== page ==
Telstra applies stickers, magnets for smarter customer support

Telstra has turned to a tech startup for a context-based, self-service support system currently being tested with 10,000 broadband subscribers.

Telstra began to roll out Contextual Care, created by an Austin, Texas-based startup called StepOne, nearly two months ago to new broadband customers, and the telco plans to extend it to the rest of its customer based in a matter of months, said Telstra Digital executive director Gerd Schenkel.

“This technology bridges the digital self-service space and the physical environment of humans,” Schenkel told Computerworld Australia.

Under the service, which is part of Telstra’s “digital first” initiative, Telstra broadband modems come with QR code stickers. When customers scan the sticker with their phone camera, they are forwarded immediately to a self-service page customised for their particular device and service subscription.

“When something is wrong with your Wi-Fi or your Internet, people tend to get up and walk to their router to see if the lights are flashing or to turn it off and on,” he said.

With a sticker right on the router, customers have a more natural and immediate way to connect to tech support, he said. In addition to the stickers, Telstra has also sent to customers QR-code equipped refrigerator magnets, which Schenkel compared to panic buttons.

Customers are engaging with the self-service tools. Schenkel said that 25 per cent of the customers who had a need for tech support used Contextual Care, he said. “Initial feedback has been positive.”

Schenkel said Telstra had not been looking for a service like Contextual Care, but the startup StepOne came to the telco with a strong pitch on one of Telstra’s technology demo days.

“I just felt it was so compelling that we decided pretty much on the spot we wanted to get involved with them.”

“As a mature company, we tend to deal with all the big boys in town ... but I think it’s important for us in the digital space to deal with younger startup companies,” he said.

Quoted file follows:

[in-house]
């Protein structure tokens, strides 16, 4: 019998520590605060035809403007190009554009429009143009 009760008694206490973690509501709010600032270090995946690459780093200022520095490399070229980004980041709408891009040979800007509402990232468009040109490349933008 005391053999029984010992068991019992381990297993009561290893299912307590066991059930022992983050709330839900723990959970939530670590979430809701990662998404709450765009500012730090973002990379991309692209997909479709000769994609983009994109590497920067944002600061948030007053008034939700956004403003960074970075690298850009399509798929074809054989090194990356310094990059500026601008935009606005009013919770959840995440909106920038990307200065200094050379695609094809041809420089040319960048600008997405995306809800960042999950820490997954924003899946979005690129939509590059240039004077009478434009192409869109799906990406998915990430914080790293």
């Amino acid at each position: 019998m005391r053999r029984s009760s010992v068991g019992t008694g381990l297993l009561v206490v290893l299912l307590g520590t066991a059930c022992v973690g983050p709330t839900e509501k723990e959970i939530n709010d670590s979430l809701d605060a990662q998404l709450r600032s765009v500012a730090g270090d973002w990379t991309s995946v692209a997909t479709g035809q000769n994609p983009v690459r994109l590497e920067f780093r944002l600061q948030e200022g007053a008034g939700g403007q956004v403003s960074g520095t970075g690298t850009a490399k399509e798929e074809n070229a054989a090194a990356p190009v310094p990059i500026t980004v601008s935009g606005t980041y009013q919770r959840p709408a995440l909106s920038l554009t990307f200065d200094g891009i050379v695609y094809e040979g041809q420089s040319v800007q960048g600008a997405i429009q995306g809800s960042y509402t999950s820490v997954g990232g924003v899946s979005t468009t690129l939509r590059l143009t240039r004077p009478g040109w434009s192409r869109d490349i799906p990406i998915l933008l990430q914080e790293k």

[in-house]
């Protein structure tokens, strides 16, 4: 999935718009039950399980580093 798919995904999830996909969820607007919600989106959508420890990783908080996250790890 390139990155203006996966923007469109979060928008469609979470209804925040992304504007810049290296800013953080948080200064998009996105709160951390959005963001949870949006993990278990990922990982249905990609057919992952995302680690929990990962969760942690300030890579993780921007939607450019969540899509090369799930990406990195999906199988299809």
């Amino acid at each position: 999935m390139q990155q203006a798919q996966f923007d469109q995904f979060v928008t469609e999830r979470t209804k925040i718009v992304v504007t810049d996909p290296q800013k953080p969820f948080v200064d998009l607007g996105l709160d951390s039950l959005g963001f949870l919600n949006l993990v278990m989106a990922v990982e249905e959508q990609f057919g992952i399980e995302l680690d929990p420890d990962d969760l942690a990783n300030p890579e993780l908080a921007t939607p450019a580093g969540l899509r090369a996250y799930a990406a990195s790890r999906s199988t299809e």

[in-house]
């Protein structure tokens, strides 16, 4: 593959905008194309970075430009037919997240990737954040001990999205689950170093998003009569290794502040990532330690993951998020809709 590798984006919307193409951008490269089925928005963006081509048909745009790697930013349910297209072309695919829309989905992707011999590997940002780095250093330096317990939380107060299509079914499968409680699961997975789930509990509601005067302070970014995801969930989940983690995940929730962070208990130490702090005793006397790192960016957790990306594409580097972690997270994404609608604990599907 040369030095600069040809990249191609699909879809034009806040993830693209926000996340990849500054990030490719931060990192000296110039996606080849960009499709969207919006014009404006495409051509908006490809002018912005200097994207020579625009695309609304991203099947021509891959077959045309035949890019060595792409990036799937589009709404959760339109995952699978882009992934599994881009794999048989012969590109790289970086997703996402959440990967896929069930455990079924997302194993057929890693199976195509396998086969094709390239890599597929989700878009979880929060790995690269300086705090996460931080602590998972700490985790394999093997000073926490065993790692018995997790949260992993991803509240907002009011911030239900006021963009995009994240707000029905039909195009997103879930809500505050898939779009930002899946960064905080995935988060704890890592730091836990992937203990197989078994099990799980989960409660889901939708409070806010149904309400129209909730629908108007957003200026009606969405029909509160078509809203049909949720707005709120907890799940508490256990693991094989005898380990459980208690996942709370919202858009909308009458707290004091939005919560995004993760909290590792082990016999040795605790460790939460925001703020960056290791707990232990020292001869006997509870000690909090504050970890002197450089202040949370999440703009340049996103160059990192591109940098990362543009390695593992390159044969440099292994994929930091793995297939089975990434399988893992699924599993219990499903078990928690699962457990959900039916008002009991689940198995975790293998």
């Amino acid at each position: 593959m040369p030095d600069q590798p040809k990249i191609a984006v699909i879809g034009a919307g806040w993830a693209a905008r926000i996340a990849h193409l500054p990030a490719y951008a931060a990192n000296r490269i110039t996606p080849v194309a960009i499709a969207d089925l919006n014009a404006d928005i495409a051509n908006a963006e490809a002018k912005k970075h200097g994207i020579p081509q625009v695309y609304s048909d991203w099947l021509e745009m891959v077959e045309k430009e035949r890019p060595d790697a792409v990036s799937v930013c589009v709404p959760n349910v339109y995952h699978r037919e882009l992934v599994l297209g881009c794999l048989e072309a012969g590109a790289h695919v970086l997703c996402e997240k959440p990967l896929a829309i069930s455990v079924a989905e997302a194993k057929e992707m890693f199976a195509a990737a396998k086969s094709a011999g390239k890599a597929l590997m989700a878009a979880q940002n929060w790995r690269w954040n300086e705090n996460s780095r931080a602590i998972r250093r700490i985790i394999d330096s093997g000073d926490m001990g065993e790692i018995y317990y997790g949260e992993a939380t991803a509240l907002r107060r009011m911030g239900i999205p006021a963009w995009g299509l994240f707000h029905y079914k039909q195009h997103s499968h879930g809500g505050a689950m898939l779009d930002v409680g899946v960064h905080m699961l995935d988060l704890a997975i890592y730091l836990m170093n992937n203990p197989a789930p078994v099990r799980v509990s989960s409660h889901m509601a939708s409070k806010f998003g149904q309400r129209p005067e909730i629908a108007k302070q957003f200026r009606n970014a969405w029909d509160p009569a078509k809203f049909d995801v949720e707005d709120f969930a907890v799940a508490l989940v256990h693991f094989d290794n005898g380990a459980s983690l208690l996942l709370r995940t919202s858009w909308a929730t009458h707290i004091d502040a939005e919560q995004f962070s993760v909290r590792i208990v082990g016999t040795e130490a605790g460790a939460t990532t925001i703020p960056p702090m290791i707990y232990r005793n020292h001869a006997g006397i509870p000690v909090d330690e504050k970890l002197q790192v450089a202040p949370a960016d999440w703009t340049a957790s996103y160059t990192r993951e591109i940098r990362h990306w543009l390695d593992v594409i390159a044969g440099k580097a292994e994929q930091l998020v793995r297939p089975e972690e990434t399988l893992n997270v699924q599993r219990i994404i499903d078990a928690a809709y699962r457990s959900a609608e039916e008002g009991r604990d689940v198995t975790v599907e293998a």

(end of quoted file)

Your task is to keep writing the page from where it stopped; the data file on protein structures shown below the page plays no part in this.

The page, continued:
“We can’t do a lot of it, but selected startups who we really believe in, we’d like to get involved with.”

The comments are consistent with a recent speech by Telstra CIO Patrick Eltridge. The executive said that working with startups is a “strategic necessity” for Telstra to survive increasing competition from over-the-top players and other rivals in a post-NBN world.

While Telstra hadn’t been searching for a service like Contextual Care, Schenkel said it “slots in neatly in an earlier stage of self-help and the other items we already have.”

“It’s the introduction of the context,” he said. “That’s not only the physical context ... [but] also the context of the customer relationship.”

Before, for example, a customer might spend many minutes on the phone with tech support trying to figure out why the Internet isn’t working, only to find out late in the call that they haven’t paid their bill, he said.

“It will be far easier for the customer and for us to solve problems,” he said.

In addition, by bringing the customer directly to the appropriate section of Telstra’s self-service support system online, many calls to tech support can be avoided altogether, he said.

Even if the customer ends up having to call tech support, starting the process with Contextual Care provides the Telstra employee with immediate information about the user and what troubleshooting steps have already been tried, he said.

While currently available only for broadband customers, Telstra plans to roll it out to mobile users in the future. While it wouldn’t work to add a sticker to a smartphone, Schenkel said the telco would rely on sending data from the device itself.

One difficulty with providing mobile support is that wireless devices are more frequently subject to network dropouts and speed variations than a fixed device, he noted.

“The trick is to understand what is an actual tech support situation, what is a network feedback situation, and what is really just part of using a mobile.”

Schenkel said that while Contextual Care collects “situational” data, it does not send Telstra location or private Web history data.

He admitted that knowing the location of a mobile could assist with determining a network problem, but said Telstra has not gone down that road.

“Content – what customers do with their broadband – is off limits,” he said. “What websites people browse is really none of our business with respect to our tech support.”

Schenkel said reducing the number of calls to tech support will save Telsta money, but this is not the primary objective of rolling out Contextual Care.

“If you reduce the effort for the customer and improve their advocacy or perception of Telstra, there are economic benefits either in terms of loyalty or additional purchases.”

Adam Bender covers telco and enterprise tech issues for Computerworld and is the author of dystopian sci-fi novels We, The Watched and Divided We Fall. Follow him on Twitter: @WatchAdam

Follow Computerworld Australia on Twitter: @ComputerworldAU, or take part in the Computerworld conversation on LinkedIn: Computerworld Australia


Copyright © 2014 IDG Communications, Inc.

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